As Publications have slashed their staff sizes in an effort to improve profits, some have continued to publish the work of their former employees by re-engaging them as freelancers. The practice has allowed publications to realize significant financial savings because, of course, the work of an independent contractor costs nothing in terms of benefits, workers comp insurance, liability insurance, vacation time, sick time, etc... The difference, however, is that those publications must now secure copyrights to the journalist's material, and therein lies the rub.
With an independent contractor the publisher does not enjoy automatic ownership of all notes, negatives, electronic files and research. No longer does the publisher get complete and total say in how or where this former staffer's material is edited, altered or published. Now, perhaps more than ever, the contract is key.
It doesn't take long to imagine the logistical nightmare large publications would face if they allowed each and every independent writer or photographer to negotiate their own contract terms. For that reason, the one-size-fits-all agreement has been used, and verbally abused, by independents for years. But now, with more and more highly trained journalists being cut out of newsrooms and thrown on the freelancer woodpile, there might just be enough friction to light a fire. Already, many former full-timers have realized what their independent colleagues have known for years, that out here the rules are different.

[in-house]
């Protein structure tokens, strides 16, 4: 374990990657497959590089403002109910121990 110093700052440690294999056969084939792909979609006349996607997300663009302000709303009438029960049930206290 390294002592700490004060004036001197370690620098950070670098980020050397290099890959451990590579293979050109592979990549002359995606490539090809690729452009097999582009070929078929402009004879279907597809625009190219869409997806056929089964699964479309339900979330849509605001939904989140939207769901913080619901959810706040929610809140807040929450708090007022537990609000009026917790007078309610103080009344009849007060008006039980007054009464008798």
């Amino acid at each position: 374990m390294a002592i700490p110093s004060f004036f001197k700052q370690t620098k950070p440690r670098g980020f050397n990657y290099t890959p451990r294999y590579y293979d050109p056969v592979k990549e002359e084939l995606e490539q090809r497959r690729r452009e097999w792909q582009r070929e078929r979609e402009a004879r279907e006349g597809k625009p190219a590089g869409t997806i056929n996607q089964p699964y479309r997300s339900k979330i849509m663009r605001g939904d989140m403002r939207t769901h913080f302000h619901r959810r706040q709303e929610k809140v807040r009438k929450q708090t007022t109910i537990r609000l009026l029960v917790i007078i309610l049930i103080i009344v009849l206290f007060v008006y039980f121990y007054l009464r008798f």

I'm there. Three years ago I jumped out of a happy and comfortable life as a full-time reporter to pursue the desire to write books. In that time I've completed two unpublished novels, started a third and, in between, I've written freelance articles and shot photographs for magazines and newspapers. I've no regrets, but one simple disappointment — I miss the unspoken bond of trust that I had with my editors.